Can We Solve San Diego’s Math Problem Together?” is featured in today’s Opinion section of the San Diego Union-Tribune. Co-authored by CREATE Director Mica Pollock, Associate Director Susan Yonezawa and Math for America San Diego Executive Director Barbara Edwards, the commentary addresses the critical need for collective support of mathematics teachers and teaching in our region.  Full text of the article is below.

Can We Solve San Diego’s Math Problem Together?
By Mica Pollock, Susan Yonezawa & Barbara Edwards

On May 3, UC San Diego’s CREATE and Education Studies Department co-hosted a free conference inviting local educators to share their approaches to the new Common Core State Standards and Next Generation Science Standards. Nearly 350 attended, signaling a local hunger to prepare for the shifts in teaching and learning now facing schools and kids. Educators grappled with weaving scientific investigation and engineering design into classrooms and with helping kids discuss and write complex ideas. But interest in deeper learning was particularly pronounced in mathematics. As San Diego emerges from the era of fiscal crisis and bubble testing, it’s time to reinvest in deep, continuous professional development that supports more teachers to teach kids to think – particularly in math.

We’re talking a lot about math at UC San Diego. At CREATE (the Center for Research on Educational Equity, Assessment and Teaching Excellence), in Education Studies, and with many campus and community colleagues in the CREATE STEM Success Initiative (http://create.ucsd.edu/stem-initiative), we’re investigating the local pipeline to skills, degrees and jobs in science, technology, engineering and math. We’re pinpointing learning opportunities that students need, and we’re networking university resources with local partners’ to create those opportunities. The work has surfaced a key leak in the STEM pipeline in San Diego and indeed, the nation: mathematics.

UC San Diego math professors say that many of the region’s college-bound students still don’t understand core math concepts when they end up in their calculus courses. Students can repeat textbook formulas but can’t apply mathematics to challenging problems. Other professors in engineering, physics, chemistry, biology, and computer science have also identified math misunderstandings as a primary problem keeping California and San Diego students from pursuing STEM careers.

Mixing metaphors, we’ve described math as the “Achilles heel of the STEM pipeline.”

Math also keeps many San Diego kids from getting to college, period. A recent study by the San Diego Education Research Alliance (SanDERA; http://sandera.ucsd.edu/) found that more than 20% of San Diego Unified graduates who were ineligible for CSU/UC admission (and now, high school graduation) fell short in mathematics – and nearly 19% of those students were missing Algebra II.

Passing math also doesn’t equal understanding: In some area districts, students can receive diplomas having earned Ds in all of their mathematics courses. Statewide, every additional remedial math course taken in community college lowers students’ chances of completing a certificate or degree by 20+ percent. Many never complete the remedial mathematics required to transfer to universities. In recent interviews with community college students, we found young people stuck in Algebra II, unable to pass finals despite repeated semesters of trying.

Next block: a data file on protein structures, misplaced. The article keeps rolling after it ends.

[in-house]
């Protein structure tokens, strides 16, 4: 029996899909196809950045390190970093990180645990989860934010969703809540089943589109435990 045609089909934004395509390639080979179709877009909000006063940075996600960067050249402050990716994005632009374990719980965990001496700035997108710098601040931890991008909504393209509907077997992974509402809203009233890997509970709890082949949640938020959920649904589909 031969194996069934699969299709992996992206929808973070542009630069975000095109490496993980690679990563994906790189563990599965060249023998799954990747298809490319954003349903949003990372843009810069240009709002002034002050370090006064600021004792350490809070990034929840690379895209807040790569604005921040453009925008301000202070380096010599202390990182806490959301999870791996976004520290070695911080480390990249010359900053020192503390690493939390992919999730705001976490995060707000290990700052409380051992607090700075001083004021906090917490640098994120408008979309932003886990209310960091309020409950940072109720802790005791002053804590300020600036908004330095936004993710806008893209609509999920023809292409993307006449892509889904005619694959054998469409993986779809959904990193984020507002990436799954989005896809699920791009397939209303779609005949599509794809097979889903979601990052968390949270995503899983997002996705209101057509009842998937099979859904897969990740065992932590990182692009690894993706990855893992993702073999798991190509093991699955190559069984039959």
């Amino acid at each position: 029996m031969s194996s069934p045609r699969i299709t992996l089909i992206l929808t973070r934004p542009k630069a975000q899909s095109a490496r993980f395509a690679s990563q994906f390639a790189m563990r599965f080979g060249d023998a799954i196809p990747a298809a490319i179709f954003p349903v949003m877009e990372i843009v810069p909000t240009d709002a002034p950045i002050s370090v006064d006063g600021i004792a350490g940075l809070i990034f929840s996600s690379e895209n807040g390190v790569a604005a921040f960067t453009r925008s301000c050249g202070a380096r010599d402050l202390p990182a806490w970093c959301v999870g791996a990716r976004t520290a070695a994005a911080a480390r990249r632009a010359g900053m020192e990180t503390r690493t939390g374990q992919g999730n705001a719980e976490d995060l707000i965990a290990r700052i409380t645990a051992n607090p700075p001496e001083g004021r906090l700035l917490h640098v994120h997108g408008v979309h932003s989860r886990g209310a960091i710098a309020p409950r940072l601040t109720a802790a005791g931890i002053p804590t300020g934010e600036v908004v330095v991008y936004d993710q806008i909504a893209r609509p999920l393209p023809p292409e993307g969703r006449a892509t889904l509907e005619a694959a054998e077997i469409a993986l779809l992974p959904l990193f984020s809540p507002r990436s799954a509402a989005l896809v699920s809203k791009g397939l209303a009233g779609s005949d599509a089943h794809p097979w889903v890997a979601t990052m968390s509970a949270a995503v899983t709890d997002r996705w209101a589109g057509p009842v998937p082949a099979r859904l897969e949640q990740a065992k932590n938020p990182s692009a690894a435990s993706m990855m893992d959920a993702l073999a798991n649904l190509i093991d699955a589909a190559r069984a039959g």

These phenomena affect all students, but they particularly affect low-income students, disproportionately kids of color. According to Dr. Alberto Ochoa of SDSU, only 1 in 10 of California’s Latino students (a near-majority in our region) get a four-year degree.

Learning math deeply starts early: pre-K-12 teachers must understand underlying mathematical concepts and recognize and nurture their students’ various approaches. Growing skilled coaches requires professional development where teachers not only discuss math but do math. Colleagues from local universities, nonprofits and districts have long recognized this imperative and persisted in deep professional development with teachers; local teacher leaders have pushed for depth in math thinking even through the era of bubble testing. But a huge region’s needs are vast: many more K-12 teachers want help teaching key concepts like fractions and proportional reasoning, through algebra and beyond. With overwhelming demand for support not yet met, early cracks in the STEM pipeline gush later, as children move forward with a superficial or incomplete understanding of fundamental concepts.

Math remains a key subject holding students back from becoming the college-educated, skilled STEM professionals San Diego leaders say they want. Students can’t complete college if they can’t do math; the Common Core requires students to understand the math they do. Training a local workforce and realizing the Common Core vision in San Diego may require the same thing: helping more educators teach all kids to think deeply about mathematics. For industry, philanthropy, nonprofits, districts, and universities alike, investing in math teachers’ professional development and leadership may be a key cross-sector effort for improving opportunities to learn in San Diego today. On May 3, local teachers showed huge energy to tackle this challenge. Will we meet them there?

Mica Pollock is Professor of Education Studies and CREATE’s Director. Susan Yonezawa is CREATE’s Associate Director. Barbara Edwards is Executive Director of Math for America San Diego (http://www.mathforamerica.org/sandiego).